'Australian Bush' toxins on wild side
By SIMON BEVILACQUA
September 19, 2004
HIGH levels of toxic man-made chemicals have been detected in
Organochlorides, including the banned
pesticide DDT, have been recorded in platypuses statewide.
The poisons are believed to have entered the Tasmanian eco-system
from transformer oil used in hydro power operations, farm use and
factories including pigment, pulp and paper mills.
The toxic chemicals are known to hinder immune systems and
disrupt sexual development in some species.
Organochlorides were found in platypuses from Cressy in northern
Tasmania to King Island, off the state's North-West Coast, to Lake
Pedder in the Southwest National Park.
The levels found were as high or higher than ever before detected
in Australian wildlife -- but not as high as recorded in some
European and American species.
But the shock Tasmanian findings, published in a PhD thesis in
2001, have been left to gather dust. No further research has been
Scientists, including the researcher who conducted the study, say
it is vital the matter be investigated.
Researcher Niall Stewart discovered high levels of
polychlorinated biphenyls (PCBs), DDT and the pesticide Lindane
while probing a fungal disease which is ravaging the state's
"Although Tasmania prides itself on having a clean and green
image, the presence of moderately high levels of PCBs in Lake
Pedder, a large lake in a wilderness area, suggests the image is
based primarily on ignorance," Dr Stewart said in the study.
"The presence of some animals with very high levels, especially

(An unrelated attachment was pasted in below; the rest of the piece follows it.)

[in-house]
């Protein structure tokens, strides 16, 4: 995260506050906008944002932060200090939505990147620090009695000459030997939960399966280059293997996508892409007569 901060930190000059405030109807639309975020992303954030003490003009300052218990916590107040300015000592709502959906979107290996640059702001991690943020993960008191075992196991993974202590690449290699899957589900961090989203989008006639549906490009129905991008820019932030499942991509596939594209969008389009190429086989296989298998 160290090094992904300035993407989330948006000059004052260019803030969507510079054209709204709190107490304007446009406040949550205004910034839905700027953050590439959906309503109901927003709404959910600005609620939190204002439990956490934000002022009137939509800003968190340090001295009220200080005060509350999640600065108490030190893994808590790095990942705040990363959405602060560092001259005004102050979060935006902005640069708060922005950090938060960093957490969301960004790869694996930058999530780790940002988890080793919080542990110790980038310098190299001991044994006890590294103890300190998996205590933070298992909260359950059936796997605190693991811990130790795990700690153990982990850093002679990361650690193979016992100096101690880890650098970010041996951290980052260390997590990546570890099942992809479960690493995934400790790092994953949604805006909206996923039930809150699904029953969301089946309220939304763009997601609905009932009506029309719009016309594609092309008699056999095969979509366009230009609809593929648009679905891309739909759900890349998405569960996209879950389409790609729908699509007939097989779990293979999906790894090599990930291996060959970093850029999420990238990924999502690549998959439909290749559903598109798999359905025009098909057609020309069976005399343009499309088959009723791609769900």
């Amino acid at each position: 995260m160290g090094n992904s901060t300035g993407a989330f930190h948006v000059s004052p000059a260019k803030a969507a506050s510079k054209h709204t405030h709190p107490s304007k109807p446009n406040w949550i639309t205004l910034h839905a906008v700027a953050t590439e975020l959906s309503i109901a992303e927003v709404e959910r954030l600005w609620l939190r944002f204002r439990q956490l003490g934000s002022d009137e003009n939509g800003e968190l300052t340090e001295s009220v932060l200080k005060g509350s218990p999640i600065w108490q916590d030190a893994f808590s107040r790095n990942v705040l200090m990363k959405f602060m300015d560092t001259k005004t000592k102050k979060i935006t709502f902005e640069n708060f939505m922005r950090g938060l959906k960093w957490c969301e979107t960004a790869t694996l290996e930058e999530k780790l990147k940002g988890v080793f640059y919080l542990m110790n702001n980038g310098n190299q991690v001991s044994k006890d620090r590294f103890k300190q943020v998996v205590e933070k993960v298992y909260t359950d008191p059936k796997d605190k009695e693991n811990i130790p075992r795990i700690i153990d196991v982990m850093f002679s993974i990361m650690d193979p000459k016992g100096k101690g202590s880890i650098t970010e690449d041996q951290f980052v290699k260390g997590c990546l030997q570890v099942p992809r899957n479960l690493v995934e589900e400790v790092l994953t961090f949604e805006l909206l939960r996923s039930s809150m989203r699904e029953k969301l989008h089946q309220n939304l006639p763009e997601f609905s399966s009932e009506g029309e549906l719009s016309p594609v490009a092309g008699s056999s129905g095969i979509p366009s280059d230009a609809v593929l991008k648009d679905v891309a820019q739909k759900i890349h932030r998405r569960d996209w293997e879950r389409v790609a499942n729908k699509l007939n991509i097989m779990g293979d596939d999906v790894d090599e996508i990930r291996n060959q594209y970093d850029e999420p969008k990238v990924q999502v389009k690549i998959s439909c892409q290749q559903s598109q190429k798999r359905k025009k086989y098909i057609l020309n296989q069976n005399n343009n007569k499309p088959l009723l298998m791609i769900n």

PCBs, is of concern.
"Further work is needed to determine whether levels represent a
risk to platypus populations."
The pesticide DDT was used throughout Tasmania until banned in
Lindane, a farm insecticide, is still widely used.
PCBs are found in plastics, paints and coolants.
Organochlorides can cause brain damage and intellectual
impairment in children exposed to high levels.
Children exposed to low but persistent levels of PCBs
consistently score lower than non-exposed children on some
The chemicals have been found to suppress the immune systems in
bottlenose dolphins off Florida which had high levels of PCBs and
It is likely PCBs hinder immune systems by altering hormone
Testosterone levels can change with exposure to PCBs.
DDT has an oestrogen-like effect which can result in skewed sex
ratios in birds, because of testicular feminisation and reduced
Lindane has been shown to disrupt the immune system in rats and
Suppressed immune systems can lead to susceptibility to viral
infections and reproductive disorders.
The thyroid glands are especially sensitive to some PCBs.
Adrenal glands are also affected.
Seals in the Baltic Sea and Beluga whales have been shown to have
adrenal problems linked to high levels of PCBs.
The Sunday Tasmanian
Copyright 2004 News Limited